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Gujarat Machinery Manufactures Vs. Collector of Central Excise - Court Judgment

LegalCrystal Citation
CourtCustoms Excise and Service Tax Appellate Tribunal CESTAT Delhi
Decided On
Reported in(1983)(13)ELT1249TriDel
AppellantGujarat Machinery Manufactures
RespondentCollector of Central Excise
Excerpt:
1. the captioned appeal was initially filed as a revision application before the central government which, on the constitution of this tribunal has come to it on transfer under the provisions' of section 35-p(2) of the central excises and salt act (hereinafter referred to as the act) to be disposed of by this tribunal as if it were an appeal before it.2. the facts of the case are that the appellants are engaged in the manufacture of a commodity called 'frit' and held for the purpose a central excise licence in form l-4 since 1975. the appellants filed classification list no. 2/80 on 5-5-1980 before the proper officer of excise, classifying the goods under item no. 68 of the first schedule to the act (cet, for short). the main raw materials used in the manufacture of 'frit' are quartz,.....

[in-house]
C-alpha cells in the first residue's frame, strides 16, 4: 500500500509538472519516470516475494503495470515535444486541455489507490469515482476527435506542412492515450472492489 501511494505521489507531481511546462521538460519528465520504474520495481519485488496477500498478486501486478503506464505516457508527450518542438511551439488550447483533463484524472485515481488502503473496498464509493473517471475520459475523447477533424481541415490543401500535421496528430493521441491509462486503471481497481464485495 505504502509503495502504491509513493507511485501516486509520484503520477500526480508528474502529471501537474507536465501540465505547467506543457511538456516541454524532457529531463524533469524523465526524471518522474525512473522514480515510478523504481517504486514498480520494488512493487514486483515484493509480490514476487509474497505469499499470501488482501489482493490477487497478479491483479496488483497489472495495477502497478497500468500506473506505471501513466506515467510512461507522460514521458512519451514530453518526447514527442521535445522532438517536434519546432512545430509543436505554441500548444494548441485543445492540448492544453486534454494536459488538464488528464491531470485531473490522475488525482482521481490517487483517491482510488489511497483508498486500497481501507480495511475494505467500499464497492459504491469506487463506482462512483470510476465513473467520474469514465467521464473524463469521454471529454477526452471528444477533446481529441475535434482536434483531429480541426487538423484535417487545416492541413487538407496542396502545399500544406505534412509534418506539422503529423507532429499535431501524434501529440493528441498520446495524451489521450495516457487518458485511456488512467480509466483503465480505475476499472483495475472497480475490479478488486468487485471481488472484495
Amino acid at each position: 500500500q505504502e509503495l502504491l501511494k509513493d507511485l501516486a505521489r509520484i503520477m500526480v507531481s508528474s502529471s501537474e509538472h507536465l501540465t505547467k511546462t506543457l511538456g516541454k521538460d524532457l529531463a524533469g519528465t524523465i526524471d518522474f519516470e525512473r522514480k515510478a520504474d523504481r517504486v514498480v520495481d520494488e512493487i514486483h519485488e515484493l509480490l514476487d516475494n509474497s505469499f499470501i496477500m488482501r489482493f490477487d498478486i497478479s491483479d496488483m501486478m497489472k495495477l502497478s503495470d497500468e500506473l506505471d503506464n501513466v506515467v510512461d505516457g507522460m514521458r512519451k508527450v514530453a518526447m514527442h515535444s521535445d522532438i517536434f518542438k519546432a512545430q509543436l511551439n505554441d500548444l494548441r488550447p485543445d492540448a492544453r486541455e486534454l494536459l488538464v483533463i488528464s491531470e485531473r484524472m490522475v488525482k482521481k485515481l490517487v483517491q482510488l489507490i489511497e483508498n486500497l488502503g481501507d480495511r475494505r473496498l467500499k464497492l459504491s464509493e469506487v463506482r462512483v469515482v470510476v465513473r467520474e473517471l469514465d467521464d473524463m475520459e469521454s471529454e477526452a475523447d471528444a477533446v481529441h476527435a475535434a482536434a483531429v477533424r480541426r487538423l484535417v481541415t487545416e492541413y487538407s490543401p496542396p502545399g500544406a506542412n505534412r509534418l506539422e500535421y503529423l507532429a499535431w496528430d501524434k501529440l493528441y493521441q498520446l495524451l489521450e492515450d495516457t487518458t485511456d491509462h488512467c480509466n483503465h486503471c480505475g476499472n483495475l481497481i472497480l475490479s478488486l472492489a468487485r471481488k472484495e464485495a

Judgment:
1. The captioned appeal was initially filed as a Revision Application before the Central Government which, on the constitution of this Tribunal has come to it on transfer under the provisions' of Section 35-P(2) of the Central Excises and Salt Act (hereinafter referred to as the Act) to be disposed of by this Tribunal as if it were an appeal before it.